With a maximum ordinate, trajectory rise or fall, of 1.5″, the Tokarev has a 100 yard point blank range. The 7.62x25mm has greater muzzle energy than the standard velocity 45 Auto round and it retains more energy out to 100 yards than a 158 grain 38 Special’s muzzle energy.
The 7.62x25mm is a little thin on choice of reloading components. Beyond manufacturer’s empty brass salvaged from range outings, Starline produces a plentiful supply of new brass. Jacketed bullets are generally limited to Hornady 90 grain HP-XTP, Hornady 86 grain round nose and Sierra’s 85 grain Sport Master. The 86 grain Hornady is a bit thin skinned for the Tokarev application. Powder selection is straight forward with some types used routinely for .41 Mag, .44 Mag and hot .45 Colt loads.
The Tokarev case takes a small pistol primer. Readily available die sets are made by Lee Precision. I may make some modifications to the seater die as the Lee die is not all that effective in keeping a bullet in axial alignment with a case.
I have seen some exceptional velocities indicated in handloading manuals for this cartridge, however, most appear a little ambitious. The CIP maximum average pressure for the 7.62x25mm Tokarev is 3200 bar, or approximately 36251 psi. Modern Reloading, by Richard Lee has 85 grain bullet loads listed as high as 1927 fps with an indicated cup of 41,000. I do not know what barrel length or firearm is applicable for this load as it has a calculated psi is in excess of 51,000 psi.
The Hornady reloading manual has a listing for their 90 grain bullet that reaches 1700 fps, however, that load has a calculated pressure of 32,000 psi and 1467 fps velocity. Assembled, the load produced 1441 fps over the chronograph. Sierra puts their 85 grain bullet at a maximum of 1550 fps with Power Pistol, which calculates out to 33618 psi and 1514 fps. A tenth grain heavier charge than the Sierra listing yielded 1472 fps over a chronograph.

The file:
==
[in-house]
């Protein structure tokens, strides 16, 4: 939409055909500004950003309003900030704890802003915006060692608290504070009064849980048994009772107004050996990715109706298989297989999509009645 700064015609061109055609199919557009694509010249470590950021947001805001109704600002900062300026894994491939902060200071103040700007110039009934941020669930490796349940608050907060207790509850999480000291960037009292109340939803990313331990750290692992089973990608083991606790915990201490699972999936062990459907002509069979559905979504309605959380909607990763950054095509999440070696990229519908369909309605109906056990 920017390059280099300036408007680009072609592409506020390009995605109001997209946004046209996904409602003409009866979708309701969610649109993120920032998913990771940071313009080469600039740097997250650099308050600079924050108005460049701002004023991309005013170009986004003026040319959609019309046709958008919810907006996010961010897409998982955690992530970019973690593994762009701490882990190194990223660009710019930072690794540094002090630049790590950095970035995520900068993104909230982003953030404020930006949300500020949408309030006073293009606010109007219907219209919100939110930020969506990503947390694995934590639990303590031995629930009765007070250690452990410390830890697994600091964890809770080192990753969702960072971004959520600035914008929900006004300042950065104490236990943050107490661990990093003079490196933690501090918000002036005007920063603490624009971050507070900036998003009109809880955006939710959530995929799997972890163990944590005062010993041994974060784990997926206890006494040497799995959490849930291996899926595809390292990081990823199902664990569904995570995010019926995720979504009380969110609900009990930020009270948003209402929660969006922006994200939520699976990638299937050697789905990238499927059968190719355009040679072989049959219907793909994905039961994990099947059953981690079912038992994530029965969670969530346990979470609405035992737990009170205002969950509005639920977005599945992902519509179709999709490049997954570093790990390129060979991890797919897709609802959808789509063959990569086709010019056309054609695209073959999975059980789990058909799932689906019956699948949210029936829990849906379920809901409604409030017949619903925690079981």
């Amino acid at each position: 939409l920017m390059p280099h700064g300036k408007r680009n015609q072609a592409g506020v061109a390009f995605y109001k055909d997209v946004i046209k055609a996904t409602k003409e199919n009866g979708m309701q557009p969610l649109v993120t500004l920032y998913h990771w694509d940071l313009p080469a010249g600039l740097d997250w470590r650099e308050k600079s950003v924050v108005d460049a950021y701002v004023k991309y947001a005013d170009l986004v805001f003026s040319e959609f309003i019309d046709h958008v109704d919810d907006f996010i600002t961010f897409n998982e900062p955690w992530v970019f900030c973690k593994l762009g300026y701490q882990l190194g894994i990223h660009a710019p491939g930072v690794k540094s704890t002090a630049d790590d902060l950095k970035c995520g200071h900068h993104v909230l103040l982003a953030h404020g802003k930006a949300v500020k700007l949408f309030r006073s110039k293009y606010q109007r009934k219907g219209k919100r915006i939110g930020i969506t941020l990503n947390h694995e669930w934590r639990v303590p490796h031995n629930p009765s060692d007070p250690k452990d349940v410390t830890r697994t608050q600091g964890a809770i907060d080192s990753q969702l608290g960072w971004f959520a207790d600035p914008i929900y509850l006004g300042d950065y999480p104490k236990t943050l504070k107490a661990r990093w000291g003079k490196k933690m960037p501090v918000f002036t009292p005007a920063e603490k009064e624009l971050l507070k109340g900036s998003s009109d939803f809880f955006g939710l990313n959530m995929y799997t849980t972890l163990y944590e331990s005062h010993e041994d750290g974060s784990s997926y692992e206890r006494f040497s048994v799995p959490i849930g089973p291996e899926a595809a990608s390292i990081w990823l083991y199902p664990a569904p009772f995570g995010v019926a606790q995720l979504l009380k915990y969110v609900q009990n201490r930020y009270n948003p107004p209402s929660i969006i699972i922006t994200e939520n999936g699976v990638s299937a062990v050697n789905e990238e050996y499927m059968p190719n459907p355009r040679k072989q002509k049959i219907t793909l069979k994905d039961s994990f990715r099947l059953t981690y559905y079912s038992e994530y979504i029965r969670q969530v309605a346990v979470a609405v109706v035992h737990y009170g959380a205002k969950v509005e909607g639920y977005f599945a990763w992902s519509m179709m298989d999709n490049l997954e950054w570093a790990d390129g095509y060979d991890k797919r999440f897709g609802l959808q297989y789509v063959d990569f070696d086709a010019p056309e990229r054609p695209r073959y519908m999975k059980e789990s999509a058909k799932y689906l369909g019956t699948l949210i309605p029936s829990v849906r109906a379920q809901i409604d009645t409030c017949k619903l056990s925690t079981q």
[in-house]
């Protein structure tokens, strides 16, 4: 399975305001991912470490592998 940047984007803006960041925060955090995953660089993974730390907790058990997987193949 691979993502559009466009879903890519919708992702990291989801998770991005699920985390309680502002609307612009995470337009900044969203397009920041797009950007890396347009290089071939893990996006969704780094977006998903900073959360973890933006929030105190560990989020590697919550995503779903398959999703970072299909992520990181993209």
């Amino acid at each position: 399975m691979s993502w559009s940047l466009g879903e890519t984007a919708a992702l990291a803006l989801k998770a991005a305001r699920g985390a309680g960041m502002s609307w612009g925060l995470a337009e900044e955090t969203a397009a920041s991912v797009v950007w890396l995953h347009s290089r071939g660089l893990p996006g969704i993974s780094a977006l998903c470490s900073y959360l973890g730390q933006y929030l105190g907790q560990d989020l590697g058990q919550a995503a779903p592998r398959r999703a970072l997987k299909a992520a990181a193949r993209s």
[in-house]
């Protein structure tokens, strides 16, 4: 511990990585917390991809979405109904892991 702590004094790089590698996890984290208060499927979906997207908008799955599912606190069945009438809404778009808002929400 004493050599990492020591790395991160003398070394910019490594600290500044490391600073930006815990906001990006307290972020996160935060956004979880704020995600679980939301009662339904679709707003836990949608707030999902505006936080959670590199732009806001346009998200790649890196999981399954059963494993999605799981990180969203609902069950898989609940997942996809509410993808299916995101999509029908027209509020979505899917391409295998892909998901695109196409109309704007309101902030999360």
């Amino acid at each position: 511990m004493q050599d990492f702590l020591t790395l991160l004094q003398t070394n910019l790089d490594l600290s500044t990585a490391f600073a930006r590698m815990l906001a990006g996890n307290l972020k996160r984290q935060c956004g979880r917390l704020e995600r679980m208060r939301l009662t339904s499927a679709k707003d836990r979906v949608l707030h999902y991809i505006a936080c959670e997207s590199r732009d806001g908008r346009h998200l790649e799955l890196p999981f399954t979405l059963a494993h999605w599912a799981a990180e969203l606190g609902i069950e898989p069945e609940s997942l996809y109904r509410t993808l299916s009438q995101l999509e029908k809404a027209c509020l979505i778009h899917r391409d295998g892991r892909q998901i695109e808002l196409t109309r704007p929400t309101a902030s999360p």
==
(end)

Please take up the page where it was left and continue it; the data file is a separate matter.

|Warning: Bullet selections are specific, and loads are not valid with substitutions of different bullets of the same weight. Variations in bullet material and length will alter net case capacity, pressure and velocity results. Primer selection is specific and primer types are not interchangeable. These data represents maximum loads in our firearms and test equipment and may easily be excessive in other applications. All loads should be reduced by 5%, and developed following safe handloading practices as represented in established reloading manuals produced by component manufacturers. Presentation of these loads does not constitute a solicitation for their use, nor a recommendation.
If I had my druthers…
The only features of the TT-C that I find less than exciting are the placement of the safety, the shallow magazine release and the spring steel retaining clip that holds the slide stop in place. Weighed against the TT-C’s high level of performance, I would rank them as minor inconveniences. Solid pistol, solid value. We’ll hold onto this one for a while and see if we can work it into some forward projects.